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By By Edward Deitch

Lighter American pinot noirs, if you can find them, can have a charm that is often missing in the brawnier versions that have become popular in recent years. I have been tasting more and more big, fleshy pinots from California and Oregon that seem to think they are California cabernets — dense, high-alcohol wines that bear no resemblance to red Burgundy from France, which, for me,  provides the definition of lean elegance and complexity in pinot noir.

That’s why I was excited to discover a California wine the other day that bucked this trend: the 2005 Irony Pinot Noir from Monterey County, south of San Francisco. The context was a quick, late-evening dinner — some spicy pulled chicken with a side of fries that I took out from a local barbecue place. One sip of the pinot noir and I knew it was just right for this full-flavored dish.

Here’s why: Many wine lovers may not realize it, but lighter, fruitier reds are often the best companions to strongly flavored foods such as barbecue or spicy Indian dishes (now there’s an irony). Beyond pinot noir, young Beaujolais from France, made from the gamay grape, and barberas from Italy’s Piedmont, fall into this category.

Their fruit, acidity, lower alcohol (Irony is 13.5 percent) and, hopefully, modest exposure to oak, help them withstand the assertive flavors of these foods. By contrast, bigger, more oak-driven wines like cabernets, merlots and syrahs, when paired with such foods, can produce a clash of titans in the mouth, with the wine and food battling it out for dominance and your taste buds caught in the middle of the ring.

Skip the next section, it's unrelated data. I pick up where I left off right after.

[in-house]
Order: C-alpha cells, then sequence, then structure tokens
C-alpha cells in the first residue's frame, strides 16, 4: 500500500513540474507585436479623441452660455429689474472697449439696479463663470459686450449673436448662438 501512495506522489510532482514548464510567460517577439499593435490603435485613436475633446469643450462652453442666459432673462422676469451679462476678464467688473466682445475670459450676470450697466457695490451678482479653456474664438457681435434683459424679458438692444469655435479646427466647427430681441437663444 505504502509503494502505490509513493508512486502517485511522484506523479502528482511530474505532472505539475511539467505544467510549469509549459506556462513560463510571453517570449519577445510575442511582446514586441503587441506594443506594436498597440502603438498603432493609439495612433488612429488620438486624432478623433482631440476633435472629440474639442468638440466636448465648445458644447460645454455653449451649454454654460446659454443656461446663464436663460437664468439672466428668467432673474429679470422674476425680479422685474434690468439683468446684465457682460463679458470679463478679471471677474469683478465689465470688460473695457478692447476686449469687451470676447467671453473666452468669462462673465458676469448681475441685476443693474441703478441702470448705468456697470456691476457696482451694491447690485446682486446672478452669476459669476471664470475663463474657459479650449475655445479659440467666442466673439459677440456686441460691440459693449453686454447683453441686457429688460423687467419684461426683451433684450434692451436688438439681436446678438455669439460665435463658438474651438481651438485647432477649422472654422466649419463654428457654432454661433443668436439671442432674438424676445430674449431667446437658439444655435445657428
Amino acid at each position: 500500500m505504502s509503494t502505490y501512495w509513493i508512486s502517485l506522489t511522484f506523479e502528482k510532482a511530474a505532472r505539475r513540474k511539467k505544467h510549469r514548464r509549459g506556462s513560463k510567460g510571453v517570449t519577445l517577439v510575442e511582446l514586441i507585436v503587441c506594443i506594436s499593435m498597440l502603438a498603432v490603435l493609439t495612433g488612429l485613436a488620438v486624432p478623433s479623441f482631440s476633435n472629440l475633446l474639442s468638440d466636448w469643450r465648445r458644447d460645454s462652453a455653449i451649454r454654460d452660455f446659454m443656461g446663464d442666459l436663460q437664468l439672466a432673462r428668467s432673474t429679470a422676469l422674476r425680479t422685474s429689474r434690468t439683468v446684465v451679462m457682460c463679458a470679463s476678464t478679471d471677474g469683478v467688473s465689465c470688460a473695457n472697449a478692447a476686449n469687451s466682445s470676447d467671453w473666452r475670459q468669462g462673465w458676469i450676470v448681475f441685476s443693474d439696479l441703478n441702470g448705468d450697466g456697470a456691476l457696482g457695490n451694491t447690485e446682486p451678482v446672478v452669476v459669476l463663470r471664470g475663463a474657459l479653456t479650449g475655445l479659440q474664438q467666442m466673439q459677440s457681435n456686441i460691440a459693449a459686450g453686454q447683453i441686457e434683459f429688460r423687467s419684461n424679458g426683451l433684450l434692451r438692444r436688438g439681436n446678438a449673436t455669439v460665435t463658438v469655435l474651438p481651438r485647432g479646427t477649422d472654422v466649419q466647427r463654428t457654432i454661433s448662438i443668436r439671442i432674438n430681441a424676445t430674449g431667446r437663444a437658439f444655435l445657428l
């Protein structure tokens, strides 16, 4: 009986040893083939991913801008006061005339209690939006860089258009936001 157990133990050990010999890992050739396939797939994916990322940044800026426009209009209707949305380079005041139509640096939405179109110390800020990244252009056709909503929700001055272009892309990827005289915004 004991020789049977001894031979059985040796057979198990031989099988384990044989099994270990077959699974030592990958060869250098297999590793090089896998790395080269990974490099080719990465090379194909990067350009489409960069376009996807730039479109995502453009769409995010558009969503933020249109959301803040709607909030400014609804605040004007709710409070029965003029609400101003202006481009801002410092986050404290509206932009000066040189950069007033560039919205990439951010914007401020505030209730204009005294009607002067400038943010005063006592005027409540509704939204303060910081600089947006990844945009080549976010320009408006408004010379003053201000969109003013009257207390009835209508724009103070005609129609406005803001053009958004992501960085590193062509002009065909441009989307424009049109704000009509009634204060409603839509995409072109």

Irony is one of those wine names that can drive me a little nuts (as can animal motifs on labels) because what’s inside the bottle often doesn’t measure up to the gimmickry of the packaging. Luckily, that’s not the case here.

This modest yet delicious $15 wine is light ruby in color and transparent, with aromas and tastes of cherry, blueberry and vanilla, supported by a good tannic structure. It reminded me of both lighter Burgundy and Beaujolais and, as is common with these wines, chilling it for 10 or 15 minutes will make it more refreshing. Beyond spicy foods, it will match well with just about any grilled food, even fish, if you prefer a red.

A friend called Irony “light and un-aggressive” and a “nice wine without being obtrusive,” suggesting her own desire for wines that don’t call you to battle. In these easygoing days of summer, when casual dining is the rule, what could be better for everyday enjoyment? No irony there.

Edward Deitch’s wine column appears Wednesdays. He is the recipient of the 2007 James Beard Foundation Journalism Award for Best Multimedia Writing. He welcomes comments from readers. Write to him at